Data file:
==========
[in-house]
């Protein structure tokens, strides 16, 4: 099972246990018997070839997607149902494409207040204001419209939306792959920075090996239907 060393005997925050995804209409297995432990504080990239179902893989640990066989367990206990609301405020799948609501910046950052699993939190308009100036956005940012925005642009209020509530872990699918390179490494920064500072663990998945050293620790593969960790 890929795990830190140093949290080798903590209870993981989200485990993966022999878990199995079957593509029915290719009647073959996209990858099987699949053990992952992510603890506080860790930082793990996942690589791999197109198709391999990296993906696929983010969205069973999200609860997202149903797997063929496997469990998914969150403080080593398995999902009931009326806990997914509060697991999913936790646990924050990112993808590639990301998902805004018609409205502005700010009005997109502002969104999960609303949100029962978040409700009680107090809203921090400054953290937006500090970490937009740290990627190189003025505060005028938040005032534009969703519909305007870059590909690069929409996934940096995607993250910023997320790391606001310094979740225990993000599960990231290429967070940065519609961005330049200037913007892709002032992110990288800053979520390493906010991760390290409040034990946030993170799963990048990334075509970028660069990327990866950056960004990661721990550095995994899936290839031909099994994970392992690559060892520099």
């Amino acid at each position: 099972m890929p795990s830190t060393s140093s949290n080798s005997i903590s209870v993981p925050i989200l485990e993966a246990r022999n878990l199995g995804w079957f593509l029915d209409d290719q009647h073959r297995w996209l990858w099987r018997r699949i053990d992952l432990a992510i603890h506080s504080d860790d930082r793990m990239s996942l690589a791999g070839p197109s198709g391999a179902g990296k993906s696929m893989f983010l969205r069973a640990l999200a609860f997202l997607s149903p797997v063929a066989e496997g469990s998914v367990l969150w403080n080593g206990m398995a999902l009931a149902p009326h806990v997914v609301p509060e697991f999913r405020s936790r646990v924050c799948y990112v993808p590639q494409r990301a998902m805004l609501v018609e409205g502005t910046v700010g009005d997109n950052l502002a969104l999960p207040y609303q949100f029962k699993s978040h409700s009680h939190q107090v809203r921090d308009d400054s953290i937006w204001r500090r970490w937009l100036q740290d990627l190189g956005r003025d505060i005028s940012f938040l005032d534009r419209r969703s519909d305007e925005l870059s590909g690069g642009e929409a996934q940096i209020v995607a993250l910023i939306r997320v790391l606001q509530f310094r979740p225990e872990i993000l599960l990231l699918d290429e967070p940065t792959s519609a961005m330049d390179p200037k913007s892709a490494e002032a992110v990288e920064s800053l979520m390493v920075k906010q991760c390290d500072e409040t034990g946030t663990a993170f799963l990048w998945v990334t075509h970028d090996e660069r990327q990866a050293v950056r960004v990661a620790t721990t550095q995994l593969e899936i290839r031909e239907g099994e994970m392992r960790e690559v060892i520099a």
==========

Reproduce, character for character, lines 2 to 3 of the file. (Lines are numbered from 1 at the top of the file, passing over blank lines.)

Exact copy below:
């Protein structure tokens, strides 16, 4: 099972246990018997070839997607149902494409207040204001419209939306792959920075090996239907 060393005997925050995804209409297995432990504080990239179902893989640990066989367990206990609301405020799948609501910046950052699993939190308009100036956005940012925005642009209020509530872990699918390179490494920064500072663990998945050293620790593969960790 890929795990830190140093949290080798903590209870993981989200485990993966022999878990199995079957593509029915290719009647073959996209990858099987699949053990992952992510603890506080860790930082793990996942690589791999197109198709391999990296993906696929983010969205069973999200609860997202149903797997063929496997469990998914969150403080080593398995999902009931009326806990997914509060697991999913936790646990924050990112993808590639990301998902805004018609409205502005700010009005997109502002969104999960609303949100029962978040409700009680107090809203921090400054953290937006500090970490937009740290990627190189003025505060005028938040005032534009969703519909305007870059590909690069929409996934940096995607993250910023997320790391606001310094979740225990993000599960990231290429967070940065519609961005330049200037913007892709002032992110990288800053979520390493906010991760390290409040034990946030993170799963990048990334075509970028660069990327990866950056960004990661721990550095995994899936290839031909099994994970392992690559060892520099």
């Amino acid at each position: 099972m890929p795990s830190t060393s140093s949290n080798s005997i903590s209870v993981p925050i989200l485990e993966a246990r022999n878990l199995g995804w079957f593509l029915d209409d290719q009647h073959r297995w996209l990858w099987r018997r699949i053990d992952l432990a992510i603890h506080s504080d860790d930082r793990m990239s996942l690589a791999g070839p197109s198709g391999a179902g990296k993906s696929m893989f983010l969205r069973a640990l999200a609860f997202l997607s149903p797997v063929a066989e496997g469990s998914v367990l969150w403080n080593g206990m398995a999902l009931a149902p009326h806990v997914v609301p509060e697991f999913r405020s936790r646990v924050c799948y990112v993808p590639q494409r990301a998902m805004l609501v018609e409205g502005t910046v700010g009005d997109n950052l502002a969104l999960p207040y609303q949100f029962k699993s978040h409700s009680h939190q107090v809203r921090d308009d400054s953290i937006w204001r500090r970490w937009l100036q740290d990627l190189g956005r003025d505060i005028s940012f938040l005032d534009r419209r969703s519909d305007e925005l870059s590909g690069g642009e929409a996934q940096i209020v995607a993250l910023i939306r997320v790391l606001q509530f310094r979740p225990e872990i993000l599960l990231l699918d290429e967070p940065t792959s519609a961005m330049d390179p200037k913007s892709a490494e002032a992110v990288e920064s800053l979520m390493v920075k906010q991760c390290d500072e409040t034990g946030t663990a993170f799963l990048w998945v990334t075509h970028d090996e660069r990327q990866a050293v950056r960004v990661a620790t721990t550095q995994l593969e899936i290839r031909e239907g099994e994970m392992r960790e690559v060892i520099a």